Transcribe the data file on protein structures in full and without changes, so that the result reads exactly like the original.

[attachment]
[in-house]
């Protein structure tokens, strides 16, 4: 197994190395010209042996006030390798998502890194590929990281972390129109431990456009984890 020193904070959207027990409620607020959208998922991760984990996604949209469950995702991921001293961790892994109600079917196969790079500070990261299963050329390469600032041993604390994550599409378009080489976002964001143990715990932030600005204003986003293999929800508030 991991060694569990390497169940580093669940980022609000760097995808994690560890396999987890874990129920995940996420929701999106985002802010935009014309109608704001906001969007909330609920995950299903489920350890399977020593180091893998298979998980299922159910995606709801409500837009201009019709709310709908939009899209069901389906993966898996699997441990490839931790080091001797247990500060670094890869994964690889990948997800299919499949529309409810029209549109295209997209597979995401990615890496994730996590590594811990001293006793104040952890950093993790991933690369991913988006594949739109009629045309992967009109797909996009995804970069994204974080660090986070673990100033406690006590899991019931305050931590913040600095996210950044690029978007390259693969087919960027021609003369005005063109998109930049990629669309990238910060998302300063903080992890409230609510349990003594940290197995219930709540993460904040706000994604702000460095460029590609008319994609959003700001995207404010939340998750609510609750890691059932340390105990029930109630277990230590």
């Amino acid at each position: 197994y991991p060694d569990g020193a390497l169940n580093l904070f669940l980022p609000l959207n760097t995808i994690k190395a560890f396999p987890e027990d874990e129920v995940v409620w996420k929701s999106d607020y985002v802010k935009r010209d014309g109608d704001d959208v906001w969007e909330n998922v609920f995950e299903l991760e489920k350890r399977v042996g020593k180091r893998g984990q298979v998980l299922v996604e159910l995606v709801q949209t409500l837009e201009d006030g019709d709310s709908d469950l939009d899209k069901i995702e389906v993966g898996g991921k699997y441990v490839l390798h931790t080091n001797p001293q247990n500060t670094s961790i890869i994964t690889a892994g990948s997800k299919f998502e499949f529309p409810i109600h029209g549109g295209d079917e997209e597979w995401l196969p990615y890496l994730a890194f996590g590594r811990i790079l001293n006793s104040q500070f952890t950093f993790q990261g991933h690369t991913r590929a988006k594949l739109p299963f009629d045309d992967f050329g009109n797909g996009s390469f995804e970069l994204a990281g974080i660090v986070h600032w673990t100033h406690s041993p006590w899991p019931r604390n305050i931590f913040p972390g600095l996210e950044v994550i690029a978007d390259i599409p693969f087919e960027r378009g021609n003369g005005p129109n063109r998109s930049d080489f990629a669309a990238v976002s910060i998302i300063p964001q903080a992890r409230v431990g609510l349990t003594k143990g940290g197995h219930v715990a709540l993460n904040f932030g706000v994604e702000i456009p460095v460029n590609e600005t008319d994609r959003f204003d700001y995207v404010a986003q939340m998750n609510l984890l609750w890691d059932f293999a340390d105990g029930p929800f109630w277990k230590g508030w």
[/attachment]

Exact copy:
[in-house]
């Protein structure tokens, strides 16, 4: 197994190395010209042996006030390798998502890194590929990281972390129109431990456009984890 020193904070959207027990409620607020959208998922991760984990996604949209469950995702991921001293961790892994109600079917196969790079500070990261299963050329390469600032041993604390994550599409378009080489976002964001143990715990932030600005204003986003293999929800508030 991991060694569990390497169940580093669940980022609000760097995808994690560890396999987890874990129920995940996420929701999106985002802010935009014309109608704001906001969007909330609920995950299903489920350890399977020593180091893998298979998980299922159910995606709801409500837009201009019709709310709908939009899209069901389906993966898996699997441990490839931790080091001797247990500060670094890869994964690889990948997800299919499949529309409810029209549109295209997209597979995401990615890496994730996590590594811990001293006793104040952890950093993790991933690369991913988006594949739109009629045309992967009109797909996009995804970069994204974080660090986070673990100033406690006590899991019931305050931590913040600095996210950044690029978007390259693969087919960027021609003369005005063109998109930049990629669309990238910060998302300063903080992890409230609510349990003594940290197995219930709540993460904040706000994604702000460095460029590609008319994609959003700001995207404010939340998750609510609750890691059932340390105990029930109630277990230590």
């Amino acid at each position: 197994y991991p060694d569990g020193a390497l169940n580093l904070f669940l980022p609000l959207n760097t995808i994690k190395a560890f396999p987890e027990d874990e129920v995940v409620w996420k929701s999106d607020y985002v802010k935009r010209d014309g109608d704001d959208v906001w969007e909330n998922v609920f995950e299903l991760e489920k350890r399977v042996g020593k180091r893998g984990q298979v998980l299922v996604e159910l995606v709801q949209t409500l837009e201009d006030g019709d709310s709908d469950l939009d899209k069901i995702e389906v993966g898996g991921k699997y441990v490839l390798h931790t080091n001797p001293q247990n500060t670094s961790i890869i994964t690889a892994g990948s997800k299919f998502e499949f529309p409810i109600h029209g549109g295209d079917e997209e597979w995401l196969p990615y890496l994730a890194f996590g590594r811990i790079l001293n006793s104040q500070f952890t950093f993790q990261g991933h690369t991913r590929a988006k594949l739109p299963f009629d045309d992967f050329g009109n797909g996009s390469f995804e970069l994204a990281g974080i660090v986070h600032w673990t100033h406690s041993p006590w899991p019931r604390n305050i931590f913040p972390g600095l996210e950044v994550i690029a978007d390259i599409p693969f087919e960027r378009g021609n003369g005005p129109n063109r998109s930049d080489f990629a669309a990238v976002s910060i998302i300063p964001q903080a992890r409230v431990g609510l349990t003594k143990g940290g197995h219930v715990a709540l993460n904040f932030g706000v994604e702000i456009p460095v460029n590609e600005t008319d994609r959003f204003d700001y995207v404010a986003q939340m998750n609510l984890l609750w890691d059932f293999a340390d105990g029930p929800f109630w277990k230590g508030w």